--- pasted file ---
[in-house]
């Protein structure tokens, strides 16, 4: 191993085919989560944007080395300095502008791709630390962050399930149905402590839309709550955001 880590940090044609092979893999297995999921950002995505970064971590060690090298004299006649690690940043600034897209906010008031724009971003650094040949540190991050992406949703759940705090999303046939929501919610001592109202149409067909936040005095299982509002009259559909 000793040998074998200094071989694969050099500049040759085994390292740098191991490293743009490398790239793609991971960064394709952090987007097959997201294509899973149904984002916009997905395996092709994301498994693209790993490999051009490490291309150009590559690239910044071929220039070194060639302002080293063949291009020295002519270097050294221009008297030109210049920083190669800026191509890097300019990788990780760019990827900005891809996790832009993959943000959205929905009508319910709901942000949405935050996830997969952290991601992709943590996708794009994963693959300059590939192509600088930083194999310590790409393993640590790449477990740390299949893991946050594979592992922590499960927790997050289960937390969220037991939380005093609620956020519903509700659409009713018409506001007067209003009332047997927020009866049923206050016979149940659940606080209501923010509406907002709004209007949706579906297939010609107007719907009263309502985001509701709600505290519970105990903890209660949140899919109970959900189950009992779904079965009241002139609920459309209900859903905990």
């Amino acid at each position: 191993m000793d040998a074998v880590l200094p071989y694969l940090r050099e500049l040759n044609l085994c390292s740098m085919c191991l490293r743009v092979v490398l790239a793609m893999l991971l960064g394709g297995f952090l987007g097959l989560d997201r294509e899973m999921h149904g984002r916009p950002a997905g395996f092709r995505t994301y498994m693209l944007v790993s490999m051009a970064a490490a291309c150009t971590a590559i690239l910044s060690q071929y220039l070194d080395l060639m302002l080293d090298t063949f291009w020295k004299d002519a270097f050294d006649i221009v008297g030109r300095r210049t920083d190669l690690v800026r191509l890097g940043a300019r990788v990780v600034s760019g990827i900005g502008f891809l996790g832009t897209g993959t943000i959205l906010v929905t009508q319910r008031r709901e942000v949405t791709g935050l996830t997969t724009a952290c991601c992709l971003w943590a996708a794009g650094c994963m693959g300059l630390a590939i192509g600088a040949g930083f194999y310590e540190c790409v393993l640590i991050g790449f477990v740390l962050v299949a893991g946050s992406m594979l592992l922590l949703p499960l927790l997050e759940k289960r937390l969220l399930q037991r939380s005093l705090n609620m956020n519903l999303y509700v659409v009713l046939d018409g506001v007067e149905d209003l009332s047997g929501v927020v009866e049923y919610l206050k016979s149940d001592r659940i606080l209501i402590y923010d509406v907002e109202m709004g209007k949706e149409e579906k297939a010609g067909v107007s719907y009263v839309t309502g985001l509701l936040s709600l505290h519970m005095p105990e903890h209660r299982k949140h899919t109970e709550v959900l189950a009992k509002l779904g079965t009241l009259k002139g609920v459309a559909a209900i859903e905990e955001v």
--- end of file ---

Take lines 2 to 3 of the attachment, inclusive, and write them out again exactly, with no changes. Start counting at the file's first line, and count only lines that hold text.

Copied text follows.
């Protein structure tokens, strides 16, 4: 191993085919989560944007080395300095502008791709630390962050399930149905402590839309709550955001 880590940090044609092979893999297995999921950002995505970064971590060690090298004299006649690690940043600034897209906010008031724009971003650094040949540190991050992406949703759940705090999303046939929501919610001592109202149409067909936040005095299982509002009259559909 000793040998074998200094071989694969050099500049040759085994390292740098191991490293743009490398790239793609991971960064394709952090987007097959997201294509899973149904984002916009997905395996092709994301498994693209790993490999051009490490291309150009590559690239910044071929220039070194060639302002080293063949291009020295002519270097050294221009008297030109210049920083190669800026191509890097300019990788990780760019990827900005891809996790832009993959943000959205929905009508319910709901942000949405935050996830997969952290991601992709943590996708794009994963693959300059590939192509600088930083194999310590790409393993640590790449477990740390299949893991946050594979592992922590499960927790997050289960937390969220037991939380005093609620956020519903509700659409009713018409506001007067209003009332047997927020009866049923206050016979149940659940606080209501923010509406907002709004209007949706579906297939010609107007719907009263309502985001509701709600505290519970105990903890209660949140899919109970959900189950009992779904079965009241002139609920459309209900859903905990």
């Amino acid at each position: 191993m000793d040998a074998v880590l200094p071989y694969l940090r050099e500049l040759n044609l085994c390292s740098m085919c191991l490293r743009v092979v490398l790239a793609m893999l991971l960064g394709g297995f952090l987007g097959l989560d997201r294509e899973m999921h149904g984002r916009p950002a997905g395996f092709r995505t994301y498994m693209l944007v790993s490999m051009a970064a490490a291309c150009t971590a590559i690239l910044s060690q071929y220039l070194d080395l060639m302002l080293d090298t063949f291009w020295k004299d002519a270097f050294d006649i221009v008297g030109r300095r210049t920083d190669l690690v800026r191509l890097g940043a300019r990788v990780v600034s760019g990827i900005g502008f891809l996790g832009t897209g993959t943000i959205l906010v929905t009508q319910r008031r709901e942000v949405t791709g935050l996830t997969t724009a952290c991601c992709l971003w943590a996708a794009g650094c994963m693959g300059l630390a590939i192509g600088a040949g930083f194999y310590e540190c790409v393993l640590i991050g790449f477990v740390l962050v299949a893991g946050s992406m594979l592992l922590l949703p499960l927790l997050e759940k289960r937390l969220l399930q037991r939380s005093l705090n609620m956020n519903l999303y509700v659409v009713l046939d018409g506001v007067e149905d209003l009332s047997g929501v927020v009866e049923y919610l206050k016979s149940d001592r659940i606080l209501i402590y923010d509406v907002e109202m709004g209007k949706e149409e579906k297939a010609g067909v107007s719907y009263v839309t309502g985001l509701l936040s709600l505290h519970m005095p105990e903890h209660r299982k949140h899919t109970e709550v959900l189950a009992k509002l779904g079965t009241l009259k002139g609920v459309a559909a209900i859903e905990e955001v």